Oh and I almost forgot, there's the ending to Unfinished Business. It's so muted, so anticlimactic, just so blase blase. There is an antagonist and a protagonist in this thing. But when the good guys win, there's no celebration, no real confrontation with the bad guys (in this case, it's the evil business owners being Chuck Portnoy and Jim Spinch played by James Marsden). I've literally felt more emotion during a session of cutting my toenails.

Anyway, if you wanna spend ten bucks (or whatever the inflated price of a movie ticket is these days) at the local megaplex, see an Oscar holdover like Whiplash. If you wanna view something that's uninteresting, unsatisfactory, unnecessary, and uncouth, check out Unfinished Business. Sadly, it's a middle-of-the-road madcap at best.

Of note: Germany is an interesting country. I'm half German but unfortunately, I've never been there. Vaughn's character stays in a hotel in Berlin that's also a museum (all the other ones are booked for the night). It's a comedic gag that almost falls flat. The room has no curtains, people can walk by and look at him, and they can also hear what he says through headphones. I know it's only a movie but is this really a thing? Just curious.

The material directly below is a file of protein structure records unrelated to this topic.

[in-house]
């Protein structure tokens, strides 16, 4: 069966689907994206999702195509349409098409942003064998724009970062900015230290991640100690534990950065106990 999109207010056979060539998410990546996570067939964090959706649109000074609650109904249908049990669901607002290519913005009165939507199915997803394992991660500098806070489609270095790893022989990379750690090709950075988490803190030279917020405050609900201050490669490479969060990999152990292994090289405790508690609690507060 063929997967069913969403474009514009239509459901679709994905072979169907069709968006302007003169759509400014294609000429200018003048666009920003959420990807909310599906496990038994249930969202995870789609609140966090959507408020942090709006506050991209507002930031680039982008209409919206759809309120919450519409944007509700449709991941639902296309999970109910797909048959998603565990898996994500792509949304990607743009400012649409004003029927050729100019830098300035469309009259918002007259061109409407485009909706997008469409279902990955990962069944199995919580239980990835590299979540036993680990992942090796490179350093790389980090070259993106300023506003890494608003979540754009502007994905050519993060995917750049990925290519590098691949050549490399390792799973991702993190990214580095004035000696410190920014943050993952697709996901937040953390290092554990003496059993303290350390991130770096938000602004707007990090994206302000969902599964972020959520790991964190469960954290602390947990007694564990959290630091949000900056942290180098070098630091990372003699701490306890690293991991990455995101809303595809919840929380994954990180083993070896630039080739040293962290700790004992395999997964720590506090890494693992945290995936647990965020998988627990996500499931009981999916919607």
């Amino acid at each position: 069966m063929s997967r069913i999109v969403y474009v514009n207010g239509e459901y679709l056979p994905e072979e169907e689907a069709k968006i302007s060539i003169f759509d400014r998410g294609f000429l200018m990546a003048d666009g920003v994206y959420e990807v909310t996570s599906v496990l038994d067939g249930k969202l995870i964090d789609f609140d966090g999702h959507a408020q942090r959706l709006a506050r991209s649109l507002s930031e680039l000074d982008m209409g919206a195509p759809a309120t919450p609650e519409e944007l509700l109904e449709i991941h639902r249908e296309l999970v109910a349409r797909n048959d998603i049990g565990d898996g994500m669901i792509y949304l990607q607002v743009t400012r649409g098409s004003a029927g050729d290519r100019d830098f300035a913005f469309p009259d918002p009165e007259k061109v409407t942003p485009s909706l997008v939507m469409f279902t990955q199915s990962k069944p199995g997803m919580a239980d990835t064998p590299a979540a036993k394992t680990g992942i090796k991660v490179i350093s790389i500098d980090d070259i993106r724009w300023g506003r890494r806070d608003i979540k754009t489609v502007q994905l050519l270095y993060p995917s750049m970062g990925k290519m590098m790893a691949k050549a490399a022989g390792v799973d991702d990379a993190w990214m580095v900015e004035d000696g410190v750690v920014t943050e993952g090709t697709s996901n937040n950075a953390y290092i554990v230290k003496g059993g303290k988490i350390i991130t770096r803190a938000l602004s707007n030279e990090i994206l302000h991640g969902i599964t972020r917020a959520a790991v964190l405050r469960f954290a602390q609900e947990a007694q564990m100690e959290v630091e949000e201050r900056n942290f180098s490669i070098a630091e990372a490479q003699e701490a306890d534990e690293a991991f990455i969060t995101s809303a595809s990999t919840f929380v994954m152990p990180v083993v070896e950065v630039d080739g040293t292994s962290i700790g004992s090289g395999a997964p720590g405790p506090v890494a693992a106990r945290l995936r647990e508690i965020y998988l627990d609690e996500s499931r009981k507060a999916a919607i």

Written by Jesse Burleson

Thursday, March 19, 2015

Chappie 2015 * * 1/2 Stars

ChappieDirector: Neill Blomkamp
Year: 2015
Rated R
Rating: * * 1/2 Stars
Cast: Dev Patel, Hugh Jackman, Sharlto Copley

"He's a happy chappie." So says the character Yolandi and in one instant, a funky robot from Neill Blomkamp's latest release, gets his name. Playing itself out as RoboCop meets Short Circuit (the gangster version), 2015's Chappie really finds its director in his element here. Blomkamp's vision of sci-fi consists of slow motion shots featuring his caricatures leaping, plenty of artificial intelligence red herrings, and a grubby, draggy look that in turn, gives an audience member the feeling of a slumming, dystopian punk rock society. This is a guy who tends to make the same vehicle again and again with gadgetry masked as art exhibit. The only difference is that Chappie as opposed to his two other feature films (Elysium and District 9), tends to have more of a heart in certain scenes. I may be rambling but is he the right choice to take over the Alien franchise? Based on a stubbornly, headstrong style, probably not. Is he wholly original minus the occasional borrowing from other futuristic, action/thriller fare? Sure, I'll give you that one.